Keith LaBelle ’00, ’03 captained the baseball team as an undergraduate. Today, he’s a co-captain of a different type of team, one that is hitting home runs with its messages—on campus and across the country.
LaBelle coordinates and Jenn Longa Moio directs the University’s award-winning Violence Prevention and Advocacy Services Program, which provides education and awareness about sexual assault, domestic violence, and stalking. It also provides advocacy to victims of these crimes. The target audience is students, particularly freshmen.
When he was a student athlete, LaBelle attended an awareness workshop and learned that one in four women will experience sexual assault sometime during her lifetime. “I had never thought about it before,” he says. “Then I started thinking, ‘wait a minute, I have two sisters, a mom, and many aunts, female cousins, and friends.‘”
Each semester, peer advocates—all of whom have taken a women’s studies course on violence against women—are busy hosting events and making presentations, including presentations to all 130 sections of URI 101 classes. Sixteen of the 28 peer advocates are NCAA student-athletes, including four members of the football team and three members of the basketball team.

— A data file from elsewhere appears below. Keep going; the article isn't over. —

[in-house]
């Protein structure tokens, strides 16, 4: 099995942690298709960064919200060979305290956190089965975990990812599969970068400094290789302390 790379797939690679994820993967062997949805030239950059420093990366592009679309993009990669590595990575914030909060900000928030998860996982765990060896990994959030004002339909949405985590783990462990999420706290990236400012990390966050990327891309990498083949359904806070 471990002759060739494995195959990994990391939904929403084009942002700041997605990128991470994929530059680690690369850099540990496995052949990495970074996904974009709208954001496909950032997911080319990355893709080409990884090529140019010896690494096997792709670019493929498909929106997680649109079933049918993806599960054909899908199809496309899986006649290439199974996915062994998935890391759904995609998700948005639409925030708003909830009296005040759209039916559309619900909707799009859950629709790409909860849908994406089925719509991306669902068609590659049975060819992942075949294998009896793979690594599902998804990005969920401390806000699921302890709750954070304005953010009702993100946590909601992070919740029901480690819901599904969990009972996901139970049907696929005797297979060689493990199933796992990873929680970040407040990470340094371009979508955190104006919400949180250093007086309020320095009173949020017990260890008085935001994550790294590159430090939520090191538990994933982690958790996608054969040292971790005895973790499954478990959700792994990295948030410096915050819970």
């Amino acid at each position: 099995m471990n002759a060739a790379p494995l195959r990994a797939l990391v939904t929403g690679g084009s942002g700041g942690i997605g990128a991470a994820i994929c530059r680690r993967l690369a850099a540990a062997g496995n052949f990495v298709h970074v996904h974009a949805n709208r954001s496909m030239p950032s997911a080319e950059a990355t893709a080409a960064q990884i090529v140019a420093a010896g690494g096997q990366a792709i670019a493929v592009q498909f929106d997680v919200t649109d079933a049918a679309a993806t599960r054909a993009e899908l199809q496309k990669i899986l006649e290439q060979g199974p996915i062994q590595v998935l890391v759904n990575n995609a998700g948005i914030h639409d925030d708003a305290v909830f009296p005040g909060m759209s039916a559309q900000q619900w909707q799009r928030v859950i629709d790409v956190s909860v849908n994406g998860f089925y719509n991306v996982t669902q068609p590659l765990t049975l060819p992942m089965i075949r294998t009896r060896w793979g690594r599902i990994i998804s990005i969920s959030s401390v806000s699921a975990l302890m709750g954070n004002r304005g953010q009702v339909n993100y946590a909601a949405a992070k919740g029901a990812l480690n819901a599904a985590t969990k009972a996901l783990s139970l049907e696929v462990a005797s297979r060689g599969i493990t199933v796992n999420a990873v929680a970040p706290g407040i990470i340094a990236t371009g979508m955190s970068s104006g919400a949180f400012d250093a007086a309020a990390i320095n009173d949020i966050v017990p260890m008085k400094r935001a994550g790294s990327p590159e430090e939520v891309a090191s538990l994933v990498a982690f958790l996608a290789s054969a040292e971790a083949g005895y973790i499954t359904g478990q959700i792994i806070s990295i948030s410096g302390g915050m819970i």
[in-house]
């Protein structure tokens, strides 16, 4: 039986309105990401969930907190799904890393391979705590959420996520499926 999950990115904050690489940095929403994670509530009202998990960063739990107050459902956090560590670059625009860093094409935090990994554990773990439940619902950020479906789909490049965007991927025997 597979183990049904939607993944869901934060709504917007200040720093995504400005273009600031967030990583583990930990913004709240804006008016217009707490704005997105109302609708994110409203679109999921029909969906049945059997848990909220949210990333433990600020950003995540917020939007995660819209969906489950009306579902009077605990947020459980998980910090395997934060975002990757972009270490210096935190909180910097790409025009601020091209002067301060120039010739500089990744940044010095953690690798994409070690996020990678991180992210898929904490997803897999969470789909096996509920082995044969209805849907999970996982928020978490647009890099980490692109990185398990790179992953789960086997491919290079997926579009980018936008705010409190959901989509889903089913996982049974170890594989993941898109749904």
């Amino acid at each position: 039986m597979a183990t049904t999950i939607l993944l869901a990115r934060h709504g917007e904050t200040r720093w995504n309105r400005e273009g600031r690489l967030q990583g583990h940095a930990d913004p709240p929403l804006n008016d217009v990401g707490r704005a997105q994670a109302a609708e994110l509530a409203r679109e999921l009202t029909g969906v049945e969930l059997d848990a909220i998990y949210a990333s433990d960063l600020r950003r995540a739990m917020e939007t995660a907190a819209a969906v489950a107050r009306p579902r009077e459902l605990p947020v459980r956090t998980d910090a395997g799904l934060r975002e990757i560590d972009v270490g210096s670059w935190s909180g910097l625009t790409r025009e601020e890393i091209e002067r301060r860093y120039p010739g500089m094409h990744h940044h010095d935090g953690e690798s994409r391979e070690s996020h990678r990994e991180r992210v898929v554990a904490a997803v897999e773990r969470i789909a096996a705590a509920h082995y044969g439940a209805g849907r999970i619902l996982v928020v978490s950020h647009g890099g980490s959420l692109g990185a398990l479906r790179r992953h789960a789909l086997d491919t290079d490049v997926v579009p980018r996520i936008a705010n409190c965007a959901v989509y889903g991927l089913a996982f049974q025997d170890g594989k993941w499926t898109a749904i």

Stereotypically, athletes tend to be viewed as perpetrators of sexual assault and not as promoters of healthy relationships, notes Labelle, who argues that athletes and leaders of Greek organizations are high profile students and as such make great role models. “When someone like [basketball star] Jimmy Baron says ‘This isn’t cool. This isn’t right,’ students really listen.”
Originally funded by a Department of Justice grant seven years ago, the program has not only been institutionalized but is gathering national recognition in combating violent crimes against women on campus. Labelle and Longa Maio are in demand as speakers at conferences, colleges, and high schools, and most times they are asked to give repeat performances.
URI peer advocates won the 2008 Martin Luther King Jr. Peacemaker Award, the 2006 A. Robert Rainville Team Leadership Award, and the 2006 National Violence Goes to College Award for outstanding student programming.